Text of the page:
Sunday Scripture: Sixth Sunday of Easter (YEAR C)





Welcome to this, the Forty-first of my reflections on the theology of the Sunday readings at Mass.


Thank you for taking the time to read my blog. I sincerely hope that this reflection will inspire you. You might find that it answers a few questions you may have, but most of all I hope that it will show you how fantastic Sacred Scripture is and perhaps enable you to share some of my love and passion for the Bible as you begin to comprehend how layered and multi-faceted it is, and what a carefully considered part of the Mass the readings are.

If you want to know how these posts came about, please read my first post in this series here.

I would like to think this regular blog would be a great help to anyone who reads at Mass, to enable them to foster a deeper understanding of the message they are trying to impart to the congregation.

There are several different ways to read this post. I would suggest the first thing to do is to look at the relevant readings. You might then want to look at the specific commentary for a particular reading. I post the same summary of the featured Biblical books each week, but at the end, under the subheading this week, you will usually find some commentary specific to each week. At the end I post a passage which attempts to draw all the readings together and understand the message.

My reflections are not definitive, but based on my study and perhaps authenticated by careful reference to the Biblical Commentaries and books I list at the bottom each week.

This Sunday the theme for the readings might be summed up as:

The Holy Spirit and the Mission.

Descent of New Jerusalem 
by Patricia Wagner

Almighty ever-living God,
constantly accomplish the Paschal Mystery within us,
that those you were pleased to make new in Holy Baptism may, under your protective care, bear much fruit and come to the joys of life eternal.
Through our Lord Jesus Christ, your Son
Who lives and reigns with you in the unity if the Holy Spirit
one God for ever and ever.

This week's readings are:
  • First Reading: Acts of the Apostle 15: 1-2, 22-29.
  • Psalm 66: 2-3; Response: v. 4. 
  • Second Reading: Revelation 21:10-14, 22-23.
  • Gospel: John 14:23-29.
First, a short preliminary survey of each of the books.

I will post the same, or similar prelims week on week, for each book as we encounter them, although I may add a little detail specific to each week's readings.

The Acts of the Apostles I have written a detailed exposition of Acts which you can read here.

This week: The turning point of Acts, almost central in the book, this narrative is about the Council of Jerusalem (AD 49). This narrative (15:1-35) has the last appearance of Peter and the last appearance of the Apostles as a body. It is a last confirmation of the legitimacy of the mission to the Gentiles and of their freedom from the Law, before Paul finally takes centre stage and sets off on the missionary journeys which are going to lead him to the 'ends of the earth'.

The Council is the theological centre of Acts because it demonstrates that the Church is a covenant community distinct from Judaism and also a catholic community which embraces all nations. The council was convened to examine the status of Gentile believers crowding into the Church. Paul's great letter addressing this issue is Galatians, which indeed refers to a 'controversy at Jerusalem about the obligations of Gentile Christians to the Jewish Law (Gal 2:1-10).

The Council rejected the push to add circumcision to the saving grace of Christ (15:10-11). This is a decisive break with the national religion of Israel.
Psalms is the Bible's manual of inspired song and prayer. The collection of 150 Psalms represents the culmination of a long tradition that extends across almost the full span of the history of ancient Israel, from the Exodus (c. 1280 B.C.) until the last centuries of the Old Testament era (c. 200 B.C.). In Hebrew the canon of the Bible is called the TNK or Tanakh, which consists of Torah (teaching), Nevi'im (Prophets), and Ketuvim (writings)—thus TaNaKh. Psalms makes up the first of the writings in the Hebrew text. One of the most powerful things we know about the Psalms is that this is how Jesus Himself prayed.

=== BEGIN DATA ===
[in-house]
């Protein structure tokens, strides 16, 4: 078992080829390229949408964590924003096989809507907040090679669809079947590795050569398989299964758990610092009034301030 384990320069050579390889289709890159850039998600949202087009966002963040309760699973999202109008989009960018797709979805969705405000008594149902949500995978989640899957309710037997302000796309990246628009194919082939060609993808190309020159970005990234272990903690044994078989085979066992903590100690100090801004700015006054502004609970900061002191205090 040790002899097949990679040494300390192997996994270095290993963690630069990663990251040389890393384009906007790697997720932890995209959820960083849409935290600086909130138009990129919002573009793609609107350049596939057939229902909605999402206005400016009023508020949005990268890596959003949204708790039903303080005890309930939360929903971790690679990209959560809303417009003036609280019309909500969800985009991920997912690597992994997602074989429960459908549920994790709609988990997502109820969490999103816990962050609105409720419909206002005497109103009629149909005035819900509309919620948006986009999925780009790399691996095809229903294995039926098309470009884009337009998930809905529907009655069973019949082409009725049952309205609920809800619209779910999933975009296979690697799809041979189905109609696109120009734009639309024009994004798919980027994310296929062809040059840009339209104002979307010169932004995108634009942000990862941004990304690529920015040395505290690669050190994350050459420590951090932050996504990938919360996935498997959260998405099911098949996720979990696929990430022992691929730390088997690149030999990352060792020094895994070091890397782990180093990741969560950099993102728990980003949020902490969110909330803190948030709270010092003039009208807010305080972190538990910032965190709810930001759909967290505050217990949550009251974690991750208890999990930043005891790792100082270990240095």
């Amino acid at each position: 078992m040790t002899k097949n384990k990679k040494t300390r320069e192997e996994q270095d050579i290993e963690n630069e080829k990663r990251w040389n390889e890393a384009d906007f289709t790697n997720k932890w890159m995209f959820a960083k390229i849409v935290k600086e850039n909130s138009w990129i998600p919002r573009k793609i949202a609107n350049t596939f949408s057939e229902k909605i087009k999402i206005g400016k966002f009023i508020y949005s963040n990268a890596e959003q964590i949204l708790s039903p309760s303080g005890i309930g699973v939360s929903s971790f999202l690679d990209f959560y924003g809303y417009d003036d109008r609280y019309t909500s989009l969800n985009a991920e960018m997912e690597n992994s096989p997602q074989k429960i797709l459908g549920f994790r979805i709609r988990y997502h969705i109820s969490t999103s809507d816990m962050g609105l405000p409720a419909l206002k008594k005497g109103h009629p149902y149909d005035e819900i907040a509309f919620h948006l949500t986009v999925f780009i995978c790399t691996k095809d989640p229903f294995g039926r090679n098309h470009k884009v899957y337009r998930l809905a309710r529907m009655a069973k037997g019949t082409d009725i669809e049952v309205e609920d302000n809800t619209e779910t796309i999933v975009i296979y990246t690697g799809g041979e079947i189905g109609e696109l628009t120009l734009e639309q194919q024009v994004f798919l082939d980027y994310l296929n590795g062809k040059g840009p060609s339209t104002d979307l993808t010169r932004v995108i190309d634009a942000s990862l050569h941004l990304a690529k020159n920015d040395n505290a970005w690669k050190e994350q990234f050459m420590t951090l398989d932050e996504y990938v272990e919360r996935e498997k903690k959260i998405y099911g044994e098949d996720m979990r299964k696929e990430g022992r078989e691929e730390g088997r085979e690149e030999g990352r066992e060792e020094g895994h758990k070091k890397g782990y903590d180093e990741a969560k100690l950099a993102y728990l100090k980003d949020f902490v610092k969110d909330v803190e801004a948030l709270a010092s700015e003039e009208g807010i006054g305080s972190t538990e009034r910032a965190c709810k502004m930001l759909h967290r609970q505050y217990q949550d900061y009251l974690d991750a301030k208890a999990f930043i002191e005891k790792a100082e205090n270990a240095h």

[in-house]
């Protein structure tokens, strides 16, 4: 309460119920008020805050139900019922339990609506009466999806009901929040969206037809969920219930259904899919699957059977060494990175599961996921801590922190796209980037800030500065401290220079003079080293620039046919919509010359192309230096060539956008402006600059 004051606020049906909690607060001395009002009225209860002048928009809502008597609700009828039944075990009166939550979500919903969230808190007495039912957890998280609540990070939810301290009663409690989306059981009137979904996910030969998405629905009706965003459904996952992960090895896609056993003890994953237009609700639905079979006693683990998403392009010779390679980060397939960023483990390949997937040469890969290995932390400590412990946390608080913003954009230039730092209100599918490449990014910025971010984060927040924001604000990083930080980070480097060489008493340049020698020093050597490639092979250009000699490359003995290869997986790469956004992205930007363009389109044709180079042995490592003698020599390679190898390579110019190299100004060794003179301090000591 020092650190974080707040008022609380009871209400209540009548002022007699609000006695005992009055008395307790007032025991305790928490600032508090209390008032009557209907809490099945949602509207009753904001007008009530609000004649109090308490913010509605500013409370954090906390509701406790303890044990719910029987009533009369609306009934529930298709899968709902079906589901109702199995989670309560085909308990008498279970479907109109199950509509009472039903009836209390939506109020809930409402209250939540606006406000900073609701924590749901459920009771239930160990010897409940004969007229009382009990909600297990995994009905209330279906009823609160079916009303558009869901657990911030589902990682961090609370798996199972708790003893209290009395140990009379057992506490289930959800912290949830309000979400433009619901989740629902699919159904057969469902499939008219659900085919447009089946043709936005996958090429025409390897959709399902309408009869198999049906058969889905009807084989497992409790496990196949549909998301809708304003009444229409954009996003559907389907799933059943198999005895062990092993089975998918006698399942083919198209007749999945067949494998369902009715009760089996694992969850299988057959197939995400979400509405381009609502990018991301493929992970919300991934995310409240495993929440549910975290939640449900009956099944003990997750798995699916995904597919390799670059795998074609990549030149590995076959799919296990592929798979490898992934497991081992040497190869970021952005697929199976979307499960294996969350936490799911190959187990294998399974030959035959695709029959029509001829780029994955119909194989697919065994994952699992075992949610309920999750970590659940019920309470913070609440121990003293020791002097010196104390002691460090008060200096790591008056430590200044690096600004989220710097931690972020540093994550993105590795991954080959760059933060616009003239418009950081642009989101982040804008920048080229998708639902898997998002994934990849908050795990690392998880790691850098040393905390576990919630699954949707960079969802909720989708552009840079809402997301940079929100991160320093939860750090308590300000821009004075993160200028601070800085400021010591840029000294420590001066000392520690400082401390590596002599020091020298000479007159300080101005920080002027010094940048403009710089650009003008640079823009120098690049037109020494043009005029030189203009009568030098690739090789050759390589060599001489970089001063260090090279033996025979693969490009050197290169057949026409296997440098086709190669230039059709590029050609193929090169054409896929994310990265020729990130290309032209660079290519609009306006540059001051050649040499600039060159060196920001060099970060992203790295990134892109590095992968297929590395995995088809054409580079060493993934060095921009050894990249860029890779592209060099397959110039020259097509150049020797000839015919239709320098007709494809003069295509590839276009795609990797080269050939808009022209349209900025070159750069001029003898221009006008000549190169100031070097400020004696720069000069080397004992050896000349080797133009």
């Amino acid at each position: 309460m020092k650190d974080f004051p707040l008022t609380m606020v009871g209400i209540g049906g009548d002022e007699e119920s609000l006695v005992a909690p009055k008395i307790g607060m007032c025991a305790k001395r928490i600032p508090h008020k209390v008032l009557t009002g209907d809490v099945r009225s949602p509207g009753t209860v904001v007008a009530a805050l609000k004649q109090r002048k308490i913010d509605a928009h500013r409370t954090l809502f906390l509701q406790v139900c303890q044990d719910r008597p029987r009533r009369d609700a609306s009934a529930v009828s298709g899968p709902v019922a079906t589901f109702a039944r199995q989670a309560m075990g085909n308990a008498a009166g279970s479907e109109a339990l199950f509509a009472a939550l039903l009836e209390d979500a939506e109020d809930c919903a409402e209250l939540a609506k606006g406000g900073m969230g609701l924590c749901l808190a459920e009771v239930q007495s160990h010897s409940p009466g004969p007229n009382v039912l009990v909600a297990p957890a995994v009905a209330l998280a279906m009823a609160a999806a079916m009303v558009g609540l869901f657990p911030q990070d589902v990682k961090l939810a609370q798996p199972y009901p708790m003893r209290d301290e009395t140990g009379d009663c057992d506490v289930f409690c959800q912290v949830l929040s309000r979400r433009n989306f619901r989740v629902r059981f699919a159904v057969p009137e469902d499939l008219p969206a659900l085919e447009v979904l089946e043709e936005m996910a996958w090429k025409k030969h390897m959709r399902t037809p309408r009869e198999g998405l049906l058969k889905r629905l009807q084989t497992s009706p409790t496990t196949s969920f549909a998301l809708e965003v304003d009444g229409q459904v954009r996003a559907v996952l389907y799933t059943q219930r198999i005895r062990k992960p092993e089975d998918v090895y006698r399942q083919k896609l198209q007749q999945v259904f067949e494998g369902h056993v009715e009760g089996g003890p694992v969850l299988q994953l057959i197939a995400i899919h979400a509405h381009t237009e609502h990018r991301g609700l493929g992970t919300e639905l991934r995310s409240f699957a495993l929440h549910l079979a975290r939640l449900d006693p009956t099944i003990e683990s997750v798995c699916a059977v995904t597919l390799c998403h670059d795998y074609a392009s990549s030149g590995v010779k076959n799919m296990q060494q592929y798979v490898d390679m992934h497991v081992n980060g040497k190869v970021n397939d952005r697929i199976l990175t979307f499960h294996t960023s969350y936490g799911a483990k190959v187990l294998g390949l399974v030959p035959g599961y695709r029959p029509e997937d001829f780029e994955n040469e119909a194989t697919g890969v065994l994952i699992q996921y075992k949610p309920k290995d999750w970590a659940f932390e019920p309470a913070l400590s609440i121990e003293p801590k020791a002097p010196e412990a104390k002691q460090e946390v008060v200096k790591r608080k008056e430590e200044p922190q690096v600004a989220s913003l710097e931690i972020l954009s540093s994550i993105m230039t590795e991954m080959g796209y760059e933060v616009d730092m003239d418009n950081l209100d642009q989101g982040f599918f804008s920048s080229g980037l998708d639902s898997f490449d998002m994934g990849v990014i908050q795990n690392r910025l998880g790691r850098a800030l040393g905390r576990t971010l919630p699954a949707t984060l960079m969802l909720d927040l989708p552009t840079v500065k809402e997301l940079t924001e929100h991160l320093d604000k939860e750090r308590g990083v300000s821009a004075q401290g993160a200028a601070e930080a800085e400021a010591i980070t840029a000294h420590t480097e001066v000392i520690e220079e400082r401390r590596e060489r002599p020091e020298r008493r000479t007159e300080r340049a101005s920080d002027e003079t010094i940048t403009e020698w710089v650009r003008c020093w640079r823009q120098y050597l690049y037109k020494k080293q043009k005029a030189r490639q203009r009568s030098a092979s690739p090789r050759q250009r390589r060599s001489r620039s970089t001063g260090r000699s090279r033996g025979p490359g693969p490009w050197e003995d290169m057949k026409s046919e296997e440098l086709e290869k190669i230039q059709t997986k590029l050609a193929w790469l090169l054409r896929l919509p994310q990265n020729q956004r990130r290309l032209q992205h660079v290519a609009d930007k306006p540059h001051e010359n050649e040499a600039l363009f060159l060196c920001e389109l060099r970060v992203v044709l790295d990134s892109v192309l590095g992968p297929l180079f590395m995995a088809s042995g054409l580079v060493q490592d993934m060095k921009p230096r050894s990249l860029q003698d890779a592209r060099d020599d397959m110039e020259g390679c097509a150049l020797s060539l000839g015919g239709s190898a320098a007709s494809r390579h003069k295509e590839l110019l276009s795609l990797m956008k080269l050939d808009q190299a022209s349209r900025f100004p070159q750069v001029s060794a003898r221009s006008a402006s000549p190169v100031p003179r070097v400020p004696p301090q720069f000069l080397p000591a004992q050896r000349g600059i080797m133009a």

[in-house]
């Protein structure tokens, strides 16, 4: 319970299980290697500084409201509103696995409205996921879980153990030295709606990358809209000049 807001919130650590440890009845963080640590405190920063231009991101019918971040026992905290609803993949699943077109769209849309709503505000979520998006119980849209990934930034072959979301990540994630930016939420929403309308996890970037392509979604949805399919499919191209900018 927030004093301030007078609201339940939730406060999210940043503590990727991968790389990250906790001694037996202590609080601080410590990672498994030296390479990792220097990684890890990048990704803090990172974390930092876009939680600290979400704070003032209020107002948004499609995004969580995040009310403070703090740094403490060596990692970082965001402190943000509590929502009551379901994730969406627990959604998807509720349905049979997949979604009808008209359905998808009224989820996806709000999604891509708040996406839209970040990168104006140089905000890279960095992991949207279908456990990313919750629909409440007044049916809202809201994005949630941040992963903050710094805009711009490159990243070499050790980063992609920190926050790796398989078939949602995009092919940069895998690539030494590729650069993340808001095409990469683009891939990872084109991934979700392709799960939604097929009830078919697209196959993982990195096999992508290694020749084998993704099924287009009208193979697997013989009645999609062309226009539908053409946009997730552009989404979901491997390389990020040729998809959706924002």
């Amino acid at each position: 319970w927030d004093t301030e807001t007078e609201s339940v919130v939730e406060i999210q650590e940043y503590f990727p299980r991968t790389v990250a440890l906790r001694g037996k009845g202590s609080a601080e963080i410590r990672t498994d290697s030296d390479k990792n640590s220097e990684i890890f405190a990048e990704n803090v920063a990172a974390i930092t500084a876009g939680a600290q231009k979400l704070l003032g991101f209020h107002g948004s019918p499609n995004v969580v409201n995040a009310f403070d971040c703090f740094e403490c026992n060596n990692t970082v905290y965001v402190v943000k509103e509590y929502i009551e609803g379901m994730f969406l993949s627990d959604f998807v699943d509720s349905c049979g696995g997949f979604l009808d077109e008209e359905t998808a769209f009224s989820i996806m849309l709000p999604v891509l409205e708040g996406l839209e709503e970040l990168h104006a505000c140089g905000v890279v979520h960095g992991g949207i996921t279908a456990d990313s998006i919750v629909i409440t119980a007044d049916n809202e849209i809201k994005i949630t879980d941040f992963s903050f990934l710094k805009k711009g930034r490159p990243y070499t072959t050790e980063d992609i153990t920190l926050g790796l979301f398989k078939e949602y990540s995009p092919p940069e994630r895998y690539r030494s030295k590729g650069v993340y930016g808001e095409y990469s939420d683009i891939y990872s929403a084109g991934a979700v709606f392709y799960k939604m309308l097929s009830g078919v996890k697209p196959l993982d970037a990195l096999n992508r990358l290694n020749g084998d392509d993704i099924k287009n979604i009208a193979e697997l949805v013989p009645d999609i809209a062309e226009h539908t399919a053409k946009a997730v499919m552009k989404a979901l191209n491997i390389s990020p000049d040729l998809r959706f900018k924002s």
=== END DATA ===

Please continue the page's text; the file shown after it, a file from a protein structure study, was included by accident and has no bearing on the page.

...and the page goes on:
This week: A communal hymn of praise and thanksgiving for a good agricultural year, perhaps for use at the feast of Tabernacles. The opening verse is from the Aaronic blessing in Numbers 6:25 (almost verbatim here), and appears in the psalms at 4:7; 31:17; here, 80:4, 8, 20 (a refrain); 118:27 and 119:135.

The Book of Revelation is the last book of the canonical New Testament even though II Peter was the last book to be composed. It was written by John (1:1, 4, 9; 22:8) an exile on the island of Patmos (1:9) one of the northernmost islands of the Dodecanese group. There is an array of ancient authors who offer testimony that this is John the son of Zebedee (Mk 3:17). It is the only book of its kind in the New Testament: a work of Christian prophecy that has much in common with the prophetic books of the Old Testament. Yet it is also an apocalyptic book with clear similarities to Jewish religious writings called apocalypses, which date from the same contemporary period. Dominated as it is by apocalyptic and prophetic symbolism, the book of Revelation is notoriously difficult to interpret. Even St. jerome the most learned Biblical scholar in the early Church was compelled to admit that it "has as many mysteries as words" (Letters 53, 8). We need to take an integrative view of Revelation which recognises that the presence of multiple themes and perspectives which compliment one another serves to add richness and depth to the book. Christianity's struggle with the mighty Roman Empire is certainly part of the picture, as are the spiritual challenges to faith and fidelity that confront believers bombarded by the claims of the world. In this context, one must accept that Revelation offers a message of ultimate hope that looks ahead to the consummation of history and the heavenly glorification of the saints.
This week: we are treated to a dazzling description of the heavenly Jerusalem which draws on the architectural blueprint of the glorified Temple-city in Ezek 40-48. The mention of the twelve tribes and twelve Apostles suggests that the city symbolises a people; but there is no simple equation of the new Jerusalem and the people of God. Rather the city represents a transcendent and future reality: God dwelling with people, face to face.